How a Balance Transfer Could Lower a FICO Score: Interest-Free Credit Card Transfer without Hurting Your Credit Score

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Consumer debt has risen sharply over the past decade. The Nilson Report showed that the median credit card debt stood at $10,679 at the end of 2016. Not surprisingly, this has led many U.S. consumers to turn to interest-free credit card transfers in order to reduce any outstanding personal debt.

A balance transfer performed incorrectly could damage a FICO score and make other borrowing sources, such as home equity loans, less affordable. It is important to establish the correct approach to reduce interest payments on credit card debt in order to protect a personal credit score.

What Does an Interest-Free Credit Card Transfer Involve?

After using a comparison site to trawl the market, select the best credit card deal. An interest-free credit card transfer or a transfer at a low rate for the life of the balance is most preferable. Select the right card, provide all the requested information, enter the balance transfer details and the FICO score will be checked by the lender. The new card provider will carry out the balance transfer. It will take a few weeks to take place and most lenders charge a transfer fee of approximately 3%.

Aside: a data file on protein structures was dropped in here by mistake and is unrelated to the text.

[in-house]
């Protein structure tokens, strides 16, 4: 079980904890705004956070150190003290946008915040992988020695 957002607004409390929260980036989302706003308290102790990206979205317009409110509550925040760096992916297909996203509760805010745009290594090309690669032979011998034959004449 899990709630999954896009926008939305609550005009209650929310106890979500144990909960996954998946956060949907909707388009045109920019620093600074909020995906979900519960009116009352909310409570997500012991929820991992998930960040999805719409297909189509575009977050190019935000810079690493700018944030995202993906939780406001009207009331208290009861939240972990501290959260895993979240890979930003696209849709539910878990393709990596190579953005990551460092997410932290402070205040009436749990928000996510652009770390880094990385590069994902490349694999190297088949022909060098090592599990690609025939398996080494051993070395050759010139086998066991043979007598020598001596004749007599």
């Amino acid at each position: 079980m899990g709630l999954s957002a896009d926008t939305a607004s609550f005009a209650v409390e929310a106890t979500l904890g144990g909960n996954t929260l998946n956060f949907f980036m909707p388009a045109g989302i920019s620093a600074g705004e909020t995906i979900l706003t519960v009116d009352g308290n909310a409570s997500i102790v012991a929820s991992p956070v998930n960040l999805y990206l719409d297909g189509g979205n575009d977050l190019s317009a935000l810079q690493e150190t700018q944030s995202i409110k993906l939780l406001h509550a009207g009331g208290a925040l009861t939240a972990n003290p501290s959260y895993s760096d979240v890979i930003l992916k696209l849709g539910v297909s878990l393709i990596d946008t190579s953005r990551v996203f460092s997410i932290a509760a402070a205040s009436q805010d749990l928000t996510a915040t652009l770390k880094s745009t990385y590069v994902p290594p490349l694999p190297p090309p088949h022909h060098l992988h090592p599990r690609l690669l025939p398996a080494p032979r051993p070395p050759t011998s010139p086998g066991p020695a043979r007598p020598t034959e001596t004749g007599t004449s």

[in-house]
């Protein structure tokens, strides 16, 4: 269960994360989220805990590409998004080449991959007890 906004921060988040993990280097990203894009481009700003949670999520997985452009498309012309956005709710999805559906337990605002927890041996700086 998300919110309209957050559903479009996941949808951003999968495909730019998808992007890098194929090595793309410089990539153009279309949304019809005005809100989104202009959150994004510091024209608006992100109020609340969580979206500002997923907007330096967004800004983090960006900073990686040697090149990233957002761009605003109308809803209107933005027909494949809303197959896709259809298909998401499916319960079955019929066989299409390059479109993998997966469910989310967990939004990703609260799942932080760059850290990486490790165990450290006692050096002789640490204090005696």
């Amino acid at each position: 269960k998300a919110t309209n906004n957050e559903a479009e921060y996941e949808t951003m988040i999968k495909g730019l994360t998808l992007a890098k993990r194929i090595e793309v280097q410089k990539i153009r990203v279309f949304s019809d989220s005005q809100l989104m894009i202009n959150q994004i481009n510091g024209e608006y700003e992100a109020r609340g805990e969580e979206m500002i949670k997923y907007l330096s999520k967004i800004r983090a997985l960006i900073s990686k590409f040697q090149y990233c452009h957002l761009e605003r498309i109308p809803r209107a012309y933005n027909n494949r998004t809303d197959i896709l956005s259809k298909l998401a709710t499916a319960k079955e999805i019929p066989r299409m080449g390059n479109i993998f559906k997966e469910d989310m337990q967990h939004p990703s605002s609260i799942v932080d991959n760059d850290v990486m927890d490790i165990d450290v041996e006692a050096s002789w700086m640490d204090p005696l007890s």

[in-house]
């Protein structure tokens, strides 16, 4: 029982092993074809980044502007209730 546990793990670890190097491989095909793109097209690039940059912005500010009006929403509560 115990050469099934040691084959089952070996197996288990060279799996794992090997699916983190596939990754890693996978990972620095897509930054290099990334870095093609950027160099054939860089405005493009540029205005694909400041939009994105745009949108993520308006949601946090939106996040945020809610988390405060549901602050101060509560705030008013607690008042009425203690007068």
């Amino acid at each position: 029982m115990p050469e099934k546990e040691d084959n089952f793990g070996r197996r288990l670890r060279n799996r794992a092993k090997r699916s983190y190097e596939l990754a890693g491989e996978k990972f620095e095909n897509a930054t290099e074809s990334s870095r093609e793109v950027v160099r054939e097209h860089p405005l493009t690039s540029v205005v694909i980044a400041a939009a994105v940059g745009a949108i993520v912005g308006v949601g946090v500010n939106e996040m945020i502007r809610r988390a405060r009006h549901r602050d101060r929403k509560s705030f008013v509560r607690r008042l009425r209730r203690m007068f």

How Not Making Interest Payments Helps to Clear Credit Card Debt

A consumer has $10,000 of credit card debt at 15% APR. An interest-free credit card transfer fee of $300 will be added to the amount owed. However, after a period of 12 months, the balance transfer will help save $1,200 in further interest payments. This gives a consumer the opportunity to reduce personal debt.

Why Does a Balance Transfer Reduce a FICO Score?

  • Each credit search is recorded and will cause a credit score to go down slightly.
  • A balance transfer from a card with a high credit limit to one with a low limit will negatively affect a FICO score. Provided that the consumer pays-down the level of credit card debt, a FICO score will recover within a few months.

Interest Free Credit Card Transfers May Soon End

President Obama changed the law with regard to the application of card fees and charges. Credit card debt is no longer the cash cow it once was which means that balance transfer deals will shortly become fewer in number. Providers have traditionally banked on the fact that they were able to apply fees and charges to client balances for making late payment. They have enjoyed the complete freedom to increase the rate of APR on a balance at any time. Neither of these will be possible from February 2018.

* Legal changes were introduced by the Credit Card Accountability, Responsibility and Disclosure Act.

It is sensible to take advantage of interest-free credit card transfer whilst they are still available to consumers. Always pay-down the debt if transferring from a card with a high to a low credit limit in order to ensure that a FICO score isn’t negatively affected. Balance transfers normally involve a fee of 3% which will increase the level of personal debt in the short term.